Berkeley may soon follow in the footsteps of cities such as Seattle, Chicago and Portland, Oregon in addressing the ongoing housing shortage by implementing wide-scale changes to residential areas.
Berkeley City Council members voted to conduct a study to explore changes to the city’s zoning laws to permit multi-unit structures on properties that currently restrict denser development. Council members unanimously referred the creation of a report on missing middle housing — a term typically describing complexes with two to four units — to city staff at Tuesday night’s regular City Council meeting.
In a city where homeownership is often out of reach, even for some city employees such as librarians, teachers and police officers, the Missing Middle Report seeks to explore policies for establishing housing options between suburban homes and apartment complexes. It also hopes to make the city more accessible to the middle class. The report further aims to understand the effects of historic redlining — racial segregation that restricted homeownership for people of color.
“Single-family zoning tends to exclude lower — and even middle — income households and has been used alongside red-lining to reinforce economic and racial segregation,” said Assemblymember Buffy Wicks, D-Oakland, in a letter urging the Berkeley City Council to pass the item. “Allowing more missing middle housing is key to solving Berkeley’s housing shortage and affordability crisis, as well as our global climate crisis.”
The report marks the first step toward realizing the zoning changes that would accomplish the goals outlined in the referral for the report. The Tuesday night vote came after months of delay — it was initially brought before the council in February but was pushed back at multiple meetings.
Some of the strongest support for the Missing Middle Report came from UC Berkeley students, especially representatives from the ASUC, which has voiced support for other recent pro-housing-development causes before the City Council.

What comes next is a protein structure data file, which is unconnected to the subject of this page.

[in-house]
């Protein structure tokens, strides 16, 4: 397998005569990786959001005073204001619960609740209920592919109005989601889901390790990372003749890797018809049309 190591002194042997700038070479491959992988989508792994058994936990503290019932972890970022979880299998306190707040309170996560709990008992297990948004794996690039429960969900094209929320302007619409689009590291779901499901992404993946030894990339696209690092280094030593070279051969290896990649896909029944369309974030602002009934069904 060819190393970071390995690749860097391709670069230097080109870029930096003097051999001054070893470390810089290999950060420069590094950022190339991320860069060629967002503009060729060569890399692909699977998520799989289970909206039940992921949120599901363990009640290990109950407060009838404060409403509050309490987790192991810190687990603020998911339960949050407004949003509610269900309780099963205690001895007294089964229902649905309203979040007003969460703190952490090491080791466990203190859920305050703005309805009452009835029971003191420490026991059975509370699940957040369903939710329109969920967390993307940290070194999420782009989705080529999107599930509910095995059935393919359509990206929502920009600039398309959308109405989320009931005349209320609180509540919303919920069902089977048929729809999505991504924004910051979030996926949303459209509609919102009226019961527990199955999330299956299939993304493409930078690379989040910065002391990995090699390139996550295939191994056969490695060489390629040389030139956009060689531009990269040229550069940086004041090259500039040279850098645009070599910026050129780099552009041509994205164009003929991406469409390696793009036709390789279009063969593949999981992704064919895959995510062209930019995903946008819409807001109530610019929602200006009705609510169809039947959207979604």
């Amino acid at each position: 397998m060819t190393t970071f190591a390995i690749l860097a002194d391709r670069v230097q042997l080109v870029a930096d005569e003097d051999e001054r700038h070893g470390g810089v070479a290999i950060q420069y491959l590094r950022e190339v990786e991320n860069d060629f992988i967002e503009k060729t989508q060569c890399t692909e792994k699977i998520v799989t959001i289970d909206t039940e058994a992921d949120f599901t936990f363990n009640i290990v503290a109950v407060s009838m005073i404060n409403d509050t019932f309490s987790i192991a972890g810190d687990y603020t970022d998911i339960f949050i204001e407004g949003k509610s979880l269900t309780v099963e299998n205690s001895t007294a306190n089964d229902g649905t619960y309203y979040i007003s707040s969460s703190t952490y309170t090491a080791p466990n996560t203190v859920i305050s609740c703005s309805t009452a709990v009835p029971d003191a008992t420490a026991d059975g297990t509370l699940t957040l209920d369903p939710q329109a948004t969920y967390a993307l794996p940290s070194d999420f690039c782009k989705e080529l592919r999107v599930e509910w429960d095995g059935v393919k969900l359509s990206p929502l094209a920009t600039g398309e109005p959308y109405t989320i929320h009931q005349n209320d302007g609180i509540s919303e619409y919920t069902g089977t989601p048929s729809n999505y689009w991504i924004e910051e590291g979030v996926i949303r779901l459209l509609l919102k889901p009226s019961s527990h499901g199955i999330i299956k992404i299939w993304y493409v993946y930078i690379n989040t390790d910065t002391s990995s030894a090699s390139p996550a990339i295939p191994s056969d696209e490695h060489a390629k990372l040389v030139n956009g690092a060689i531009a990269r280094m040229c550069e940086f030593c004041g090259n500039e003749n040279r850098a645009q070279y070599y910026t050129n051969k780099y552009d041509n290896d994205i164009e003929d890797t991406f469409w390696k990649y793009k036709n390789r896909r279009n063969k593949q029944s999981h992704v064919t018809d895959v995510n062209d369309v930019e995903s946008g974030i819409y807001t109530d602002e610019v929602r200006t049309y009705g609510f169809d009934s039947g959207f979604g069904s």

“We, as students, advocate at the University, Local, and the State level because we know that there are necessary changes that need to happen on every level in order to properly tackle the housing affordability crisis for not only UC students but also all of California,” said Sarah Abdeshahian, campus organizing director for the ASUC Office of the External Affairs Vice President, in an email.
Firing back against delays and criticism of missing middle housing, one community member displayed a sign that read, “It’s just a f#[email protected]&%g study!” quoting a tweet posted by Councilmember Rigel Robinson when the proposal was initially postponed.
The council also passed the Sanctuary Contracting Ordinance on Tuesday after months of postponement. It is designed to prevent the city from entering into contracts with businesses that act as data brokers or provide extreme vetting services to U.S. Immigration and Customs Enforcement. The ordinance would put in place an annual analysis to ensure city departments refrain from doing business with any companies that provide information that could lead to the detention of undocumented immigrants. The proposal for the ordinance was initially heard in February.
“Besides saying we are a sanctuary state or city, we want to be putting action to those values,” said Sameena Usman, government relations coordinator with the Council on American-Islamic Relations, which advocated that the city adopt the ordinance. “This is kind of an economic boycott from Berkeley, and we hope to have this expand to other cities.”